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Today in History

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Published:
Today is Thursday, July 17, the 198th day of 2014. There are 167 days left in the year.
Today's highlight:
On July 17, 1944, during World War II, 320 men, two-thirds of them African-Americans, were killed when a pair of ammunition ships exploded at the Port Chicago Naval Magazine in California.
On this date:
In 1821, Spain ceded Florida to the United States.
In 1918, Russia's Czar Nicholas II and his family were executed by the Bolsheviks.
In 1936, the Spanish Civil War began as right-wing army generals launched a coup attempt against the Second Spanish Republic.
In 1938, aviator Douglas Corrigan took off from New York, saying he was headed for California; he ended up in Ireland, supposedly by accident, earning the nickname “Wrong Way Corrigan.”
In 1954, the two-day inaugural Newport Jazz Festival, billed as “The First American Jazz Festival,” opened in Rhode Island; among the performers the first night was Billie Holiday, who died in New York on this date in 1959 at 44.
In 1955, Disneyland had its opening day in Anaheim, California.
In 1962, the United States conducted its last atmospheric nuclear test to date, detonating a 20-kiloton device, codenamed Little Feller I, at the Nevada Test Site.
In 1974, Baseball Hall of Famer Jay Hanna “Dizzy” Dean, 64, died in Reno, Nevada.
In 1975, an Apollo spaceship docked with a Soyuz spacecraft in orbit in the first superpower link-up of its kind.
In 1981, 114 people were killed when a pair of suspended walkways above the lobby of the Kansas City Hyatt Regency Hotel collapsed during a tea dance.
In 1996, TWA Flight 800, a Europe-bound Boeing 747, exploded and crashed off Long Island, New York, shortly after leaving John F. Kennedy International Airport, killing all 230 people aboard.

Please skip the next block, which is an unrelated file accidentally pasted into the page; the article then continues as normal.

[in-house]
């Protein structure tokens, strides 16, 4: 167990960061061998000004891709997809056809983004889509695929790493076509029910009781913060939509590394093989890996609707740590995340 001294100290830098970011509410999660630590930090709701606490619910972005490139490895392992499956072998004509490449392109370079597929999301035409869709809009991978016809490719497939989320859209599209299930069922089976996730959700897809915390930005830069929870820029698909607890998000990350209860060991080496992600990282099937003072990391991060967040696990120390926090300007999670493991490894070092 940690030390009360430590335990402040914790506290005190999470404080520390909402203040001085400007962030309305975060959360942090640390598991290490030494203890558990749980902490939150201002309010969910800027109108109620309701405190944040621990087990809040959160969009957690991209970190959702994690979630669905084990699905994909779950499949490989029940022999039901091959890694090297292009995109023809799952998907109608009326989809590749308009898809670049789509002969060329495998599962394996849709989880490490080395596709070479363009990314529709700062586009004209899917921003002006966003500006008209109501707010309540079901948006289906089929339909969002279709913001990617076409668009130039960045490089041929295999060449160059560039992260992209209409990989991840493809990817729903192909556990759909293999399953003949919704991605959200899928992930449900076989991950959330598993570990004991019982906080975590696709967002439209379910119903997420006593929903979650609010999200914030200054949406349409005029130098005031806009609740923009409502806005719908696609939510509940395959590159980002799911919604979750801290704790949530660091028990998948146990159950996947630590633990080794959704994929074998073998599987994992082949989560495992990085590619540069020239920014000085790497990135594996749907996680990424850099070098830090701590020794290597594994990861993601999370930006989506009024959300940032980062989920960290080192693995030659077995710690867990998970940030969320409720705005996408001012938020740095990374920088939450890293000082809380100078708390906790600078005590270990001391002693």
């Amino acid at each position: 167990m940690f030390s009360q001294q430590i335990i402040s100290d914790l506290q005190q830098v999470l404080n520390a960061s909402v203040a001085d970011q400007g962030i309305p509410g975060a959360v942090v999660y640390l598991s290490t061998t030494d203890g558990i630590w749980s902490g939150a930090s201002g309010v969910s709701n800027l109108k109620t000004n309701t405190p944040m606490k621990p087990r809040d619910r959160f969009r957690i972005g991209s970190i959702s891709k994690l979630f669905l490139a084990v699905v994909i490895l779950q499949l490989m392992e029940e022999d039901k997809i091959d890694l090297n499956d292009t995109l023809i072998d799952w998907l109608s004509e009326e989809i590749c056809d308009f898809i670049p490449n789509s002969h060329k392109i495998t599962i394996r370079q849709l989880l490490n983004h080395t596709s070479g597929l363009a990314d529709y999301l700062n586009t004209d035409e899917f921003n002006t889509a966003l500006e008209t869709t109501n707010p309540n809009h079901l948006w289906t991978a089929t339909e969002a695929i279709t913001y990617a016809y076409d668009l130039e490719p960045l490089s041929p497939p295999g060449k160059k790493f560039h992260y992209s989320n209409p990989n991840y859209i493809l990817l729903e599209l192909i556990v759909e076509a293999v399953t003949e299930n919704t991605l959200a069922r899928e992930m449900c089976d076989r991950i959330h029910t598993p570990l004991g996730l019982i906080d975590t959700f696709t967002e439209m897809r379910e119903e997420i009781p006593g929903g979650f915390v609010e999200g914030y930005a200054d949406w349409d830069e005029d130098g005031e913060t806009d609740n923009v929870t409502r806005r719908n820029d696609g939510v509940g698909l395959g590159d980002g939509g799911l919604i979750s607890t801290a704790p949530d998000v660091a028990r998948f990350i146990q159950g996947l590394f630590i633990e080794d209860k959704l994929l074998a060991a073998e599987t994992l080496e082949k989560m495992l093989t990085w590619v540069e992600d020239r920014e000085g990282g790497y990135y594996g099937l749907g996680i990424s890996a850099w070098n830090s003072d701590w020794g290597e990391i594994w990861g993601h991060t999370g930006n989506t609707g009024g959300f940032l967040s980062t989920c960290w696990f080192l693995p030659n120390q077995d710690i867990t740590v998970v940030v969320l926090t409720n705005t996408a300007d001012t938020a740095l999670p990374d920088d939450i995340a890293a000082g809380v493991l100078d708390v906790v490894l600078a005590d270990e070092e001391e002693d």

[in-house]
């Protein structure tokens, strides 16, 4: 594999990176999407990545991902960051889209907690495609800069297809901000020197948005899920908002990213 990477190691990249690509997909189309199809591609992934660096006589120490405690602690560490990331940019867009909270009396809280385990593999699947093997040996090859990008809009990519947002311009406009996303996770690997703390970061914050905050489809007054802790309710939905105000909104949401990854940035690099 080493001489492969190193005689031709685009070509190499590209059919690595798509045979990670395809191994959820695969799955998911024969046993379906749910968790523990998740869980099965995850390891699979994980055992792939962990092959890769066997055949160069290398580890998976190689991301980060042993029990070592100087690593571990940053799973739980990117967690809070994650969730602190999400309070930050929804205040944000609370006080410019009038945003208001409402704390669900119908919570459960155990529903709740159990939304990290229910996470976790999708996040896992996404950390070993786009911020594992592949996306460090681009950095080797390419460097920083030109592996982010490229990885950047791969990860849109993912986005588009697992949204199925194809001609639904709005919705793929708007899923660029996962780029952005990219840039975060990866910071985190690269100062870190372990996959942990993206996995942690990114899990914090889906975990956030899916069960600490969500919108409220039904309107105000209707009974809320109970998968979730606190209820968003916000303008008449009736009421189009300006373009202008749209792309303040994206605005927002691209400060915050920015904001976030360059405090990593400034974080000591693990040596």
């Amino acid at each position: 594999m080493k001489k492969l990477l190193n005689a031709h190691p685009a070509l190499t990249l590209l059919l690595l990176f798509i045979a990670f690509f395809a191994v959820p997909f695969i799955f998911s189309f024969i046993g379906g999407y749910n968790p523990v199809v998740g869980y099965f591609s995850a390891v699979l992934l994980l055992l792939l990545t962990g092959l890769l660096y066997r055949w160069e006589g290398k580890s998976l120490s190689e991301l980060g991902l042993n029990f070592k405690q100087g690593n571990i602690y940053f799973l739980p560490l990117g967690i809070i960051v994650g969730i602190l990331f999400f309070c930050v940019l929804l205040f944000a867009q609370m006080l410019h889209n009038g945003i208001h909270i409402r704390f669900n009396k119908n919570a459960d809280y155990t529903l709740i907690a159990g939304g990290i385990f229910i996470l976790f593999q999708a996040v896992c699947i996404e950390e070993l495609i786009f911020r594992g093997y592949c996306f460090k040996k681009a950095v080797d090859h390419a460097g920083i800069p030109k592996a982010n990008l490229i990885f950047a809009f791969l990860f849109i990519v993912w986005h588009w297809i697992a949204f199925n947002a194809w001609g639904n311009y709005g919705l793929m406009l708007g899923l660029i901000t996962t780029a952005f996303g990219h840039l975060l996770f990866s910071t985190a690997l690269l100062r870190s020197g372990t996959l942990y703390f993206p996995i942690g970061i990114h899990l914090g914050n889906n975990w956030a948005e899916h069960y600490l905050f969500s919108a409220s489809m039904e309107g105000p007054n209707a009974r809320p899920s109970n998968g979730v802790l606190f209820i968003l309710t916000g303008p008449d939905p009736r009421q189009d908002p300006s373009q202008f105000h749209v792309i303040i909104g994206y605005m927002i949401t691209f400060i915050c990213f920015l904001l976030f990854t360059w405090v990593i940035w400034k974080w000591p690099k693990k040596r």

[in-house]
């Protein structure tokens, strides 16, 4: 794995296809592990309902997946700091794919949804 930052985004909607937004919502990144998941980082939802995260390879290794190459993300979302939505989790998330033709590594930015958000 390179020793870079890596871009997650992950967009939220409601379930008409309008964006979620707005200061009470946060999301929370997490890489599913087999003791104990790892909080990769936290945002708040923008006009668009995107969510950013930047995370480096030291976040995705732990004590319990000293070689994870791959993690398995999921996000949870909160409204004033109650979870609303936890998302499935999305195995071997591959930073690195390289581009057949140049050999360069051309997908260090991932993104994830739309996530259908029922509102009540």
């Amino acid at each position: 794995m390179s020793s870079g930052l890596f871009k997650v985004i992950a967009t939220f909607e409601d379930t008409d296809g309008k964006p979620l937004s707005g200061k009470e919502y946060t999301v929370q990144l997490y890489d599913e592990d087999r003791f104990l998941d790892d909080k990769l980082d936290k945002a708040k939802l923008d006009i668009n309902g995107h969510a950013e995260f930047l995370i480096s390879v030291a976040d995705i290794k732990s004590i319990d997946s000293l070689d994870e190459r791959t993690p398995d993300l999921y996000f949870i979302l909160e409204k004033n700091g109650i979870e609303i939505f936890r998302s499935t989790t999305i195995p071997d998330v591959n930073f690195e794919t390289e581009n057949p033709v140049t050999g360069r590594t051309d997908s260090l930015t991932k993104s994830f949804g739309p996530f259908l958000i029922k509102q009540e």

In 1998, Nicholas II, last of the Romanov czars, was formally buried in Russia 80 years after he and his family were slain by the Bolsheviks.
Ten years ago: Palestinian Prime Minister Ahmed Qureia submitted his resignation to Yasser Arafat, who rejected it the next day. California Gov. Arnold Schwarzenegger mockingly used the term “girlie men” during a rally as he claimed Democrats were delaying the state budget by catering to special interests.
Five years ago: Former CBS anchorman Walter Cronkite died in New York at 92. Bombs ripped through two luxury hotels in Jakarta, Indonesia, killing seven victims and wounding at least 50 more. The space shuttle Endeavour arrived at the International Space Station to deliver the third and final component of a billion-dollar Japanese lab. Gordon Waller, of the pop duo Peter and Gordon, died in Norwich, Connecticut, at 64.
One year ago: In a heated House Judiciary Committee hearing on domestic spying, members of Congress said they'd never intended to allow the National Security Agency to build a database of every phone call in America, while top Obama administration officials countered that the once-secret program was legal and necessary to keep America safe.
Associated Press
Story tags » History

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